Some interesting notes in this:
I'm fascinated by the way Facebook operates. It's a very unique environment, not easily replicated (nor would their system work for all companies, even if they tried). These are notes gathered from talking with many friends at Facebook about how the company develops and release software.
It's been over six months since I assembled these observations and I'm sure Facebook has continuously evolved its software development practices in the meantime. So these notes are probably a little bit out-of-date. It also seems like Facebook's developer-driven culture is coming under greater public scrutiny. So I'm feeling more comfortable now about releasing these notesâ€¦ HUGE thanks to the many folks who helped put together this view inside of Facebook!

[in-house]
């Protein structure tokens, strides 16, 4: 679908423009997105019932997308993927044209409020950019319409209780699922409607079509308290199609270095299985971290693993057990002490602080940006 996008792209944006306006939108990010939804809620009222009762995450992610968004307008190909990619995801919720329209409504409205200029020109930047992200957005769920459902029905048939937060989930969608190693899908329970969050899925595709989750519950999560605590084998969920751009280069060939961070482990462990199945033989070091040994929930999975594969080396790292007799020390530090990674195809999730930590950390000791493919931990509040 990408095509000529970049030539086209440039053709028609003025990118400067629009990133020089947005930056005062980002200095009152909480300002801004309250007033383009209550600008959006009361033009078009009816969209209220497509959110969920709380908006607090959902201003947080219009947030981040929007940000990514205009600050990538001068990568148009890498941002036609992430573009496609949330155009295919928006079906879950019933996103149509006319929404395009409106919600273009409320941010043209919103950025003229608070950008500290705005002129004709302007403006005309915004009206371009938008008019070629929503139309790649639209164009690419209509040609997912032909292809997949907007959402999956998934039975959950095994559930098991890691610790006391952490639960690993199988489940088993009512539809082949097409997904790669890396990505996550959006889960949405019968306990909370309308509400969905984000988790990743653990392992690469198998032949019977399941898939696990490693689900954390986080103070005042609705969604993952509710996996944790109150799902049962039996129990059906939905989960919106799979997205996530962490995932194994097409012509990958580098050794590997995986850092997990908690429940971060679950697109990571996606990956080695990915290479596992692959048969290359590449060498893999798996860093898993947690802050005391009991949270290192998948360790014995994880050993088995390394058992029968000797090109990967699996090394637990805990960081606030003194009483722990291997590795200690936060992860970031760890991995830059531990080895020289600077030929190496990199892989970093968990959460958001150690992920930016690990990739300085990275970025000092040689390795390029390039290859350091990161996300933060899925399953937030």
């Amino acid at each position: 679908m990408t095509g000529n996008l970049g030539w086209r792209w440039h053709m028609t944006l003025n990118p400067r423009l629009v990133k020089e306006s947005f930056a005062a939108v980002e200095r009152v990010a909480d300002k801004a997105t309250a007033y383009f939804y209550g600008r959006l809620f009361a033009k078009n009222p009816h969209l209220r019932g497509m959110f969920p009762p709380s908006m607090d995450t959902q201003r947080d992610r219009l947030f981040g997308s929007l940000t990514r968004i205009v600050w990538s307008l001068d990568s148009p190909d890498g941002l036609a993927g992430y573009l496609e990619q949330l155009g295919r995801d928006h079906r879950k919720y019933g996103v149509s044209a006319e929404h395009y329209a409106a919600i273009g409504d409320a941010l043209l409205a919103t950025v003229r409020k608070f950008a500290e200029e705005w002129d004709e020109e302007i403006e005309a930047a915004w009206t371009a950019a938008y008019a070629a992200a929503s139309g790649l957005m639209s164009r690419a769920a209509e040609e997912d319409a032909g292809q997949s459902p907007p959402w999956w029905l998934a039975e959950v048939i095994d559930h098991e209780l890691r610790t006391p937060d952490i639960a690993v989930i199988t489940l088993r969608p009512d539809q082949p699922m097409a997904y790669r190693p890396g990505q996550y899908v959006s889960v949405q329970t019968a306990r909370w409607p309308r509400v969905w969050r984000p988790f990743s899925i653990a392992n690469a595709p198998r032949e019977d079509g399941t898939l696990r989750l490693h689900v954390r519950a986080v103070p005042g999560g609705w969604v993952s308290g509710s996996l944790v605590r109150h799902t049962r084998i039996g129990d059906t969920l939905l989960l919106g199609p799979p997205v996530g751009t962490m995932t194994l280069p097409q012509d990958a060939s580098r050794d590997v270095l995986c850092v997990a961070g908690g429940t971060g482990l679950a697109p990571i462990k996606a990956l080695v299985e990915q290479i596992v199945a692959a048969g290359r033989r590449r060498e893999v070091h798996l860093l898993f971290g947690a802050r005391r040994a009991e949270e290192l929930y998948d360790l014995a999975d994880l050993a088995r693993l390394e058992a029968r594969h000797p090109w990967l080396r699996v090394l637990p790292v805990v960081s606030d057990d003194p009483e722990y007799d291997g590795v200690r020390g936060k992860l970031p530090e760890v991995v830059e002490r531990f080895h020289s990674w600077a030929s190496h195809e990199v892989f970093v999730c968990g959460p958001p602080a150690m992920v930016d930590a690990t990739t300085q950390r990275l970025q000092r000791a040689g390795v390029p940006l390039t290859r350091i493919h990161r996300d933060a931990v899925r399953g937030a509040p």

During monthly cross-team meetings, the engineers are the ones who present progress reports. product marketing and product management attend these meetings, but if they are particularly outspoken, there is actually feedback to the leadership that "product spoke too much at the last meeting." they really want engineers to publicly own products and be the main point of contact for the things they built.
Arguments about whether or not a feature idea is worth doing or not generally get resolved by just spending a week implementing it and then testing it on a sample of users, e.g., 1% of Nevada users.
I wonder if this method really does scale well. I don’t think it would work everywhere. But, they do test. That’s amazing.
How many other organizations really do?
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